When he began his research, Sujit says he was looking at the relationship between knowledge and empire. “I talk about botany, medicine, geography and the various ways in which the British required knowledge to operate in this island and how they set about gathering this knowledge, institutionalising it in order to govern. Also what happened in the periods when the knowledge ran dry, when they didn’t know what was in the next province, what to do in a rebellion. What the local response was too – how the local people guarded their knowledge and how they resisted.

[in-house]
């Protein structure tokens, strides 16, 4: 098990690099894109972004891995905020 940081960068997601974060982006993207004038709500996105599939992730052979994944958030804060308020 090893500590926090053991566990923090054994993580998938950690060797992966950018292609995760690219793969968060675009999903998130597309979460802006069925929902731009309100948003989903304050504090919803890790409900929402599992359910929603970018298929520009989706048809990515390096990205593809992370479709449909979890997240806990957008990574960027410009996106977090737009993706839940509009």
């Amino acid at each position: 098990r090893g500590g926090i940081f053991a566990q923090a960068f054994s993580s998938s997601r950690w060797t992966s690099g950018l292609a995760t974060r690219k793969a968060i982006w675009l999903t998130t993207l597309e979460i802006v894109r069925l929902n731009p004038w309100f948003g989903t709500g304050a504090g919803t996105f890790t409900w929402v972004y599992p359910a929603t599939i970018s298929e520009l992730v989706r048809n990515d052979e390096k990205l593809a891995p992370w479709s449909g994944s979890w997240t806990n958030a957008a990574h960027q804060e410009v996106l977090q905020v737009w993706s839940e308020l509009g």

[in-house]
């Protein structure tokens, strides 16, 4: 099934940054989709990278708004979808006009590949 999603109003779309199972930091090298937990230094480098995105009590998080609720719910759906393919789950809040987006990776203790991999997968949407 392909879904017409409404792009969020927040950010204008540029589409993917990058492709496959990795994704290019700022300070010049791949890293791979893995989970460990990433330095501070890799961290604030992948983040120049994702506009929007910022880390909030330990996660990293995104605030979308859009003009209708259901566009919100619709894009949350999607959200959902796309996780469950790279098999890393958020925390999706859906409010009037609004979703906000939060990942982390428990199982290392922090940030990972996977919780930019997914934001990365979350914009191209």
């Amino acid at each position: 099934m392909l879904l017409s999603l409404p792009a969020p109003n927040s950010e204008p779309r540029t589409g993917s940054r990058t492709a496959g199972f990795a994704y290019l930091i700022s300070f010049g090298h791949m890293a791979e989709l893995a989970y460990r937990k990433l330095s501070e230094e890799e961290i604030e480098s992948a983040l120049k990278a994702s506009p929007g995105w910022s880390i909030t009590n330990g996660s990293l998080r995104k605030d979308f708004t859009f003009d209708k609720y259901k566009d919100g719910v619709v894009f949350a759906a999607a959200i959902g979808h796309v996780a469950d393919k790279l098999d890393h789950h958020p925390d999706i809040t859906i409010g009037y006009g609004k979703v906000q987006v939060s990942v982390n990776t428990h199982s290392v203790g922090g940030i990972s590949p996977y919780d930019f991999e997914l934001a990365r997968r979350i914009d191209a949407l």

Yet despite the conflict, there was too that romanticised view of the island that the British had, of this ‘other Eden’, distinctly separate from the barren mainland and it is all these contradictions and dichotomies that his book seeks to bring out. ‘Islanded’ is compulsive reading for both the historian and the reader with an interest in seeing how the past has shaped this country, told in Sujit’s luminously elegant prose. The nature of imperialism and what empires do to societies and cultures unfolds in all its multi-dimensional forms.  It took him ten years to write, ten years of painstaking research, unearthing voluminous files of colonial documents in the archives and libraries in Britain and Sri Lanka covering the end of the 18th century and the early 19th century, even low level correspondence between the officials and palm leaf manuscripts.